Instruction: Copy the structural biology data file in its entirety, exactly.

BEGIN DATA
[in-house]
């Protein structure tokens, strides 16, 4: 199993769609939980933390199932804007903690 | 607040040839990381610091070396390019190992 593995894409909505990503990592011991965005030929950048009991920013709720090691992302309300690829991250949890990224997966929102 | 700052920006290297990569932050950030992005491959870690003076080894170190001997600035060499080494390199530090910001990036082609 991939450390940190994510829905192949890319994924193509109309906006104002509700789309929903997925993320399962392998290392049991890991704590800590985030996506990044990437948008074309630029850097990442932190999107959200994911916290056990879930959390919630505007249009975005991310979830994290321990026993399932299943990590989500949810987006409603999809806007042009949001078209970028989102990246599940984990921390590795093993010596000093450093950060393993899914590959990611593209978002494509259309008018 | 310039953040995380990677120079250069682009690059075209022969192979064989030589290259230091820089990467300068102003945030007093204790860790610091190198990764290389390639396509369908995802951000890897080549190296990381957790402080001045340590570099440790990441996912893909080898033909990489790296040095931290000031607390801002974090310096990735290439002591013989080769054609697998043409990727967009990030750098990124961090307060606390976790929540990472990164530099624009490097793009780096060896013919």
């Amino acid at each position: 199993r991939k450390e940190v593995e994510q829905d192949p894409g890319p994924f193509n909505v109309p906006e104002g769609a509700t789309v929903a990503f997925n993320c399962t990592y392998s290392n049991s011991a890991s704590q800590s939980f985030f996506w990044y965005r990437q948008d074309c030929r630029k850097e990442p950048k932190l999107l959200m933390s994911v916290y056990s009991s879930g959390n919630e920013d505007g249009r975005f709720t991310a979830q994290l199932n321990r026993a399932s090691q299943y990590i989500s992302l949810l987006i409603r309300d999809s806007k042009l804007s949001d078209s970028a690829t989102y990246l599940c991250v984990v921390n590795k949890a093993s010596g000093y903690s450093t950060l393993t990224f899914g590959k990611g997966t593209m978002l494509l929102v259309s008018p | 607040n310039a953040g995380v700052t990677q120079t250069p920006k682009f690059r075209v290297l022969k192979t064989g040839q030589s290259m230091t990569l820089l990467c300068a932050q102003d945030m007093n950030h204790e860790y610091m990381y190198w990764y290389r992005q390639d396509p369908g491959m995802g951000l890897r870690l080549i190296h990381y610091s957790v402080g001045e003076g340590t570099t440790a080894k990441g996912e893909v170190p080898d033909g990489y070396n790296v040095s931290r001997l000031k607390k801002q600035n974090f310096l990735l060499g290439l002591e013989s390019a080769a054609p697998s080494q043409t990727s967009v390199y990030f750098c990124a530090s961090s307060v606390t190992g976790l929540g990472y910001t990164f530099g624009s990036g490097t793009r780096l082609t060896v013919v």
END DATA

[in-house]
């Protein structure tokens, strides 16, 4: 199993769609939980933390199932804007903690 | 607040040839990381610091070396390019190992 593995894409909505990503990592011991965005030929950048009991920013709720090691992302309300690829991250949890990224997966929102 | 700052920006290297990569932050950030992005491959870690003076080894170190001997600035060499080494390199530090910001990036082609 991939450390940190994510829905192949890319994924193509109309906006104002509700789309929903997925993320399962392998290392049991890991704590800590985030996506990044990437948008074309630029850097990442932190999107959200994911916290056990879930959390919630505007249009975005991310979830994290321990026993399932299943990590989500949810987006409603999809806007042009949001078209970028989102990246599940984990921390590795093993010596000093450093950060393993899914590959990611593209978002494509259309008018 | 310039953040995380990677120079250069682009690059075209022969192979064989030589290259230091820089990467300068102003945030007093204790860790610091190198990764290389390639396509369908995802951000890897080549190296990381957790402080001045340590570099440790990441996912893909080898033909990489790296040095931290000031607390801002974090310096990735290439002591013989080769054609697998043409990727967009990030750098990124961090307060606390976790929540990472990164530099624009490097793009780096060896013919």
């Amino acid at each position: 199993r991939k450390e940190v593995e994510q829905d192949p894409g890319p994924f193509n909505v109309p906006e104002g769609a509700t789309v929903a990503f997925n993320c399962t990592y392998s290392n049991s011991a890991s704590q800590s939980f985030f996506w990044y965005r990437q948008d074309c030929r630029k850097e990442p950048k932190l999107l959200m933390s994911v916290y056990s009991s879930g959390n919630e920013d505007g249009r975005f709720t991310a979830q994290l199932n321990r026993a399932s090691q299943y990590i989500s992302l949810l987006i409603r309300d999809s806007k042009l804007s949001d078209s970028a690829t989102y990246l599940c991250v984990v921390n590795k949890a093993s010596g000093y903690s450093t950060l393993t990224f899914g590959k990611g997966t593209m978002l494509l929102v259309s008018p | 607040n310039a953040g995380v700052t990677q120079t250069p920006k682009f690059r075209v290297l022969k192979t064989g040839q030589s290259m230091t990569l820089l990467c300068a932050q102003d945030m007093n950030h204790e860790y610091m990381y190198w990764y290389r992005q390639d396509p369908g491959m995802g951000l890897r870690l080549i190296h990381y610091s957790v402080g001045e003076g340590t570099t440790a080894k990441g996912e893909v170190p080898d033909g990489y070396n790296v040095s931290r001997l000031k607390k801002q600035n974090f310096l990735l060499g290439l002591e013989s390019a080769a054609p697998s080494q043409t990727s967009v390199y990030f750098c990124a530090s961090s307060v606390t190992g976790l929540g990472y910001t990164f530099g624009s990036g490097t793009r780096l082609t060896v013919v």